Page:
The concept of “proforestation” presented here means letting existing forests continue to grow and reach their full ecological potential. Due to intensive management practices, most existing forests sequester carbon at only half (or less) of their potential rate. In addition to storing (embodying) more carbon than their smaller counterparts, large trees also sequester carbon at a faster rate. For example, “Each year a single tree that is 100 cm in diameter adds the equivalent biomass of an entire 10-20 cm diameter tree, further underscoring the role of large trees” [Moomaw 2019: 4]. Imagine, reader, that every year you planted a whole new medium-sized tree – that’s essentially what large trees are doing.
“Each year a single tree that is 100 cm in diameter adds the equivalent biomass of an entire 10-20 cm diameter tree, further underscoring the role of large trees” [Moomaw 2019: 4].
Much of Maine’s forests have been harvested continuously for 200 years and have a carbon density less than one-third of the forests of Southern Vermont and New Hampshire, Northwestern Connecticut and Western Massachusetts – a region that has not been signiﬁcantly harvested over the past 75-150 years. …
Ecosystem services accrue as forests age for centuries. Far from plateauing in terms of carbon sequestration (or added wood) at a relatively young age as was long believed, older forests (e.g., >200 years of age without intervention) contain a variety of habitats, typically continue to sequester additional carbon for many decades or even centuries, and sequester signiﬁcantly more carbon than younger and managed stands [Moomaw 2019: 5].
Because existing forests are already sequestering carbon, and will continue at an increasing rate as tree size grows, the author argues that proforestation is a more effective immediate solution than either reforestation (planting new trees where they had been cleared for agriculture, etc.) or afforestation (planting trees in new places), though these other two approaches are important for longer term ecosystem function. Moomaw et al. argue that the urgency of removing CO2 makes it imperative to keep existing forests growing.
Globally, existing forests only store approximately half of their potential due to past and present management, and many existing forests are capable of immediate and even more extensive growth for many decades. During the timeframe while seedlings planted for aﬀorestation and reforestation are growing (yet will never achieve the carbon density of an intact forest), proforestation is a safe, highly eﬀective, immediate natural solution that does not rely on uncertain discounted future beneﬁts inherent in other options [Moomaw 2019: 7].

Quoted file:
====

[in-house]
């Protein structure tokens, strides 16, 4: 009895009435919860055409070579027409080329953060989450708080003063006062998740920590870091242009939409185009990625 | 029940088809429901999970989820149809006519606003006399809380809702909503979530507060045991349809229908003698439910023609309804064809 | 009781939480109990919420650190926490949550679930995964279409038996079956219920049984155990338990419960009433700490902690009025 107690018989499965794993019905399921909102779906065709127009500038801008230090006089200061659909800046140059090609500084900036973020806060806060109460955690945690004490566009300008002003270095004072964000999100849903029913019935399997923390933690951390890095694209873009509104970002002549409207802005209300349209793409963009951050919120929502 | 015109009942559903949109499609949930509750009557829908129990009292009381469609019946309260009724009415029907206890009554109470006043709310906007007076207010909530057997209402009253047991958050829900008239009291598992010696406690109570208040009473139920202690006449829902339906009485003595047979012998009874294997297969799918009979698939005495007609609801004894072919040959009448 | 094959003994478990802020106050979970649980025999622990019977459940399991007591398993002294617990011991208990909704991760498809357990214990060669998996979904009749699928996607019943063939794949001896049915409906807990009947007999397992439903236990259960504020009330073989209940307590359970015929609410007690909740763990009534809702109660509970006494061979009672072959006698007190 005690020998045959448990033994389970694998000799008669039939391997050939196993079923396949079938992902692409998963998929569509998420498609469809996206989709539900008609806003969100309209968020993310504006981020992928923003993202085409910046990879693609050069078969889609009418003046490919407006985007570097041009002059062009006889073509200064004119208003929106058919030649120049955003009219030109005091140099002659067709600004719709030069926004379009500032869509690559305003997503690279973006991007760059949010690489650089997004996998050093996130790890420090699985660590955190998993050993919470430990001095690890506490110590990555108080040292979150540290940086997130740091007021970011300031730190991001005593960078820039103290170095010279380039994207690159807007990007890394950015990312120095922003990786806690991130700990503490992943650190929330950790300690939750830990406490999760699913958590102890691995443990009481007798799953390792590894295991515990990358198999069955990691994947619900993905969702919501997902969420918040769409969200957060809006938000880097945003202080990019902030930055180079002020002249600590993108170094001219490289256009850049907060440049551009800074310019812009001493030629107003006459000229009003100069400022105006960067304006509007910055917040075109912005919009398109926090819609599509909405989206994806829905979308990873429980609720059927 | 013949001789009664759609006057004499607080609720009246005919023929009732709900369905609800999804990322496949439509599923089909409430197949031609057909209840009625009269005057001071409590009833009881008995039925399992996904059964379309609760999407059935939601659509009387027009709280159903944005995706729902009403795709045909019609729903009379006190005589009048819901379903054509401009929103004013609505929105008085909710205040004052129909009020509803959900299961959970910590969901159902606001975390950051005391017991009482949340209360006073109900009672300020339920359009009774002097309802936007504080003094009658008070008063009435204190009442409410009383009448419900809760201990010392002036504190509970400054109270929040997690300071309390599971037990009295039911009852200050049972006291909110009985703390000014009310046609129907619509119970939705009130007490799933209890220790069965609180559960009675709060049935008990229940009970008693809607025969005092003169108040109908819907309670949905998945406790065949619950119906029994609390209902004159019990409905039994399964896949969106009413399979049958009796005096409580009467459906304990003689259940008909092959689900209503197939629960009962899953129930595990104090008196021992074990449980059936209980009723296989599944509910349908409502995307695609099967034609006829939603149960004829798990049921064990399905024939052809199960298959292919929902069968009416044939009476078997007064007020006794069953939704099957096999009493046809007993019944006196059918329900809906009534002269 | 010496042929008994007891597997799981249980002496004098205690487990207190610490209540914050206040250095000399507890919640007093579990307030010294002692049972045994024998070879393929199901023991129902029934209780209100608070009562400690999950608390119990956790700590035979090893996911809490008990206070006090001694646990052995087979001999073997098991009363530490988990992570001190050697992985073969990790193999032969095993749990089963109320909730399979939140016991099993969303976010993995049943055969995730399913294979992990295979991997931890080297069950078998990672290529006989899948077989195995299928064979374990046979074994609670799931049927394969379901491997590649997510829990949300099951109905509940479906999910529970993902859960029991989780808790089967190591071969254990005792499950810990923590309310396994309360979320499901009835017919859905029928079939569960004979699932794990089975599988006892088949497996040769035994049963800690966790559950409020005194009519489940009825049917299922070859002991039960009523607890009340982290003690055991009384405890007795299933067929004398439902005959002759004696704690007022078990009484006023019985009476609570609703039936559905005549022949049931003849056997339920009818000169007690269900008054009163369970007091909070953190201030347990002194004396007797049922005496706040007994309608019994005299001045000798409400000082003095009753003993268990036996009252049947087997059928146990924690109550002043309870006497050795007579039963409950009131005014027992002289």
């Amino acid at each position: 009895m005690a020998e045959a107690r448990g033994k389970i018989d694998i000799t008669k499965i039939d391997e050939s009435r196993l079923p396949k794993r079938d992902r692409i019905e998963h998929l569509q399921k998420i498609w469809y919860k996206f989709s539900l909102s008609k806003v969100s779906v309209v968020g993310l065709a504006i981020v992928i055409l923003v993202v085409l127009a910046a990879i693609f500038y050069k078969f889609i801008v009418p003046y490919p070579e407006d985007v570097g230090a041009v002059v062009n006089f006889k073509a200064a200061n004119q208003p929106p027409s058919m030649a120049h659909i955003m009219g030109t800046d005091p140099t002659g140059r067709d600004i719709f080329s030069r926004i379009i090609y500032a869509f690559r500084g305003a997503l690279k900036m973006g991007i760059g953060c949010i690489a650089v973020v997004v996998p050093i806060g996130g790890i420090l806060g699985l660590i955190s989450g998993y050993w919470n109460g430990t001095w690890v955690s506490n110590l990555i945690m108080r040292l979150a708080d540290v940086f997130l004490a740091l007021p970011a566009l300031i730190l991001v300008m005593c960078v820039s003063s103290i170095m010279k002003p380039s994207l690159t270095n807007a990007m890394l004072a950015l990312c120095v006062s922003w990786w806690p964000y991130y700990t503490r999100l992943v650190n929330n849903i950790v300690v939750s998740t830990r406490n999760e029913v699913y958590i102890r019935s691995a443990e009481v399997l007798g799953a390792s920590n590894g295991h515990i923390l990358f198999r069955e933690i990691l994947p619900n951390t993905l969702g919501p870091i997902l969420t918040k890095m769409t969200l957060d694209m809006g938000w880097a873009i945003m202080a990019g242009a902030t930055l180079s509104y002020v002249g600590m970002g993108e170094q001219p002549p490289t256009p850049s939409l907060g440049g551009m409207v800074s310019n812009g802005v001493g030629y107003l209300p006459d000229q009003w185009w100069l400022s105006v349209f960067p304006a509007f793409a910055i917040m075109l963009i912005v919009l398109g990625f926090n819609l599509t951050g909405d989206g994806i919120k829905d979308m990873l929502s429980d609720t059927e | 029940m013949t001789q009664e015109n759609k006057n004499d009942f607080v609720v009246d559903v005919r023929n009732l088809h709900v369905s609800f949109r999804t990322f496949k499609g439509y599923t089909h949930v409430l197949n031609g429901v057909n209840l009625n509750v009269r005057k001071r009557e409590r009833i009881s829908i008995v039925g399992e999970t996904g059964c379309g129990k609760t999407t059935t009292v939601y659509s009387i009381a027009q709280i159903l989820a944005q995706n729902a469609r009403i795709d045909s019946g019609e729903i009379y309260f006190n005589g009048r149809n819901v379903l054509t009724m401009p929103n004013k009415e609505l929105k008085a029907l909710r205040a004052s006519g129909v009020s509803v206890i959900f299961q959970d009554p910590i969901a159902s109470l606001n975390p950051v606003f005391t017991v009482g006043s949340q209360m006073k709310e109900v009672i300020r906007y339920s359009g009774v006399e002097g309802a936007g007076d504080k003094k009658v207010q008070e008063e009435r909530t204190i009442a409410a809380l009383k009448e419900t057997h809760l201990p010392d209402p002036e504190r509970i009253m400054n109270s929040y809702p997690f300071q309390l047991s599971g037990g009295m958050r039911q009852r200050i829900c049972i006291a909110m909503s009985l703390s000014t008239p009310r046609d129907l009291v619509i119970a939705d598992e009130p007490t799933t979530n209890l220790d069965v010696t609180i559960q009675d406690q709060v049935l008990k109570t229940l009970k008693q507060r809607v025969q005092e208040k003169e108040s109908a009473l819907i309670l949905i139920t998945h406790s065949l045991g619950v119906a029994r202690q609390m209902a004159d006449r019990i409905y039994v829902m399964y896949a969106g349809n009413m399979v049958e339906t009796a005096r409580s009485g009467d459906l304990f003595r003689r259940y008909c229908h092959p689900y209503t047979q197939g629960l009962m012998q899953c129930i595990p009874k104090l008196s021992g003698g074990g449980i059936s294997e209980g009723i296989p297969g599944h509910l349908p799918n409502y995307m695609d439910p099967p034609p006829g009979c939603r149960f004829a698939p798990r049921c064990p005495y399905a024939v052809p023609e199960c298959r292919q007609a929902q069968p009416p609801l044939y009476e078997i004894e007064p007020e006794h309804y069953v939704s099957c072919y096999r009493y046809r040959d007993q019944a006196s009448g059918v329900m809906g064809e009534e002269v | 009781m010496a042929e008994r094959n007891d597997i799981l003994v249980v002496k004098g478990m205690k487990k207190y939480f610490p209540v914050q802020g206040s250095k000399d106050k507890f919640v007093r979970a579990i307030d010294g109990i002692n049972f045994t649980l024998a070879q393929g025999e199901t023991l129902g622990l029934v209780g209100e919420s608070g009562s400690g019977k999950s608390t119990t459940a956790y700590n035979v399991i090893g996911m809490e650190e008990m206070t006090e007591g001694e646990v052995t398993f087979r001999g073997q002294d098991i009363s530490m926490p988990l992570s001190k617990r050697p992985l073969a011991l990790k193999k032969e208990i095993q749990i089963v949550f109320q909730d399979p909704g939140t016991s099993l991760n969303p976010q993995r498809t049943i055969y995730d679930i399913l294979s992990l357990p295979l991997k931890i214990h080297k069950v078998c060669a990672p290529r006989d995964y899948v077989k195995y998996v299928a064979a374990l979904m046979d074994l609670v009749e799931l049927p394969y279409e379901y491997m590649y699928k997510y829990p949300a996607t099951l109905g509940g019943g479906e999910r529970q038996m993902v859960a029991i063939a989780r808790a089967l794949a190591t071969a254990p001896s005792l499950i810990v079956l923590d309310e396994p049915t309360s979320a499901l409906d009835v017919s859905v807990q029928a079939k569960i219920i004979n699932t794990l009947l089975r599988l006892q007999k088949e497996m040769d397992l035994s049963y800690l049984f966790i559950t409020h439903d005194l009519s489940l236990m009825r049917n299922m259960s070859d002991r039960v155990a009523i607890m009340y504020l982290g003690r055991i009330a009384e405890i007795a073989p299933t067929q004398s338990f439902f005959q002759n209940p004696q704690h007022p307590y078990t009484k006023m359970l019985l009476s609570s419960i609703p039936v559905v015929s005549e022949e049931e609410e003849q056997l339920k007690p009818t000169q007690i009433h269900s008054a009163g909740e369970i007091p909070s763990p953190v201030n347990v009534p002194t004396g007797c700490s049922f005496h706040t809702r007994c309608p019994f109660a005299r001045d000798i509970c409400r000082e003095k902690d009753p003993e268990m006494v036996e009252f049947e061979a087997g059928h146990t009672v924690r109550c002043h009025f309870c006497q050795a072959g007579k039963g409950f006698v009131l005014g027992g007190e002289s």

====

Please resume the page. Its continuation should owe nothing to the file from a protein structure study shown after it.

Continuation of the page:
Furthermore, existing, older forests are critical habitats for threatened wildlife, even small intact woods.
Forest bird guilds also beneﬁt from small intact forests in urban landscapes relative to unprotected matrix forests. Several bird species in the U.S. that are globally threatened – including the wood thrush, cerulean warbler, marbled murrelet, and spotted owl are, in part, dependent on intact, older forests with large trees [Moomaw 2019: 5].
In sum, proforestation provides the most eﬀective solution to dual global crises – climate change and biodiversity loss. It is the only practical, rapid, economical, and eﬀective means for atmospheric CDR [carbon dioxide removal] among the multiple options that have been proposed because it removes more atmospheric carbon dioxide in the immediate future and continues to sequester it long-term. Proforestation will increase the diversity of many groups of organisms and provide numerous additional and important ecosystem services. While multiple strategies will be needed to address global environmental crises, proforestation is a very low-cost option for increasing carbon sequestration that does not require additional land beyond what is already forested and provides new forest related jobs and opportunities along with a wide array of quantiﬁable ecosystem services, including human health [Moomaw 2019: 8].
Moomaw, William R., Susan A. Masino & Edward K. Faison, 2019, Intact forests in the United States: proforestation mitigates climate change and serves the greatest good, Frontiers in Forests and Global Change 2(27), https://www.frontiersin.org/articles/10.3389/ffgc.2019.00027/full?te=1&nl=climate-fwd:&emc=edit_clim_20200328.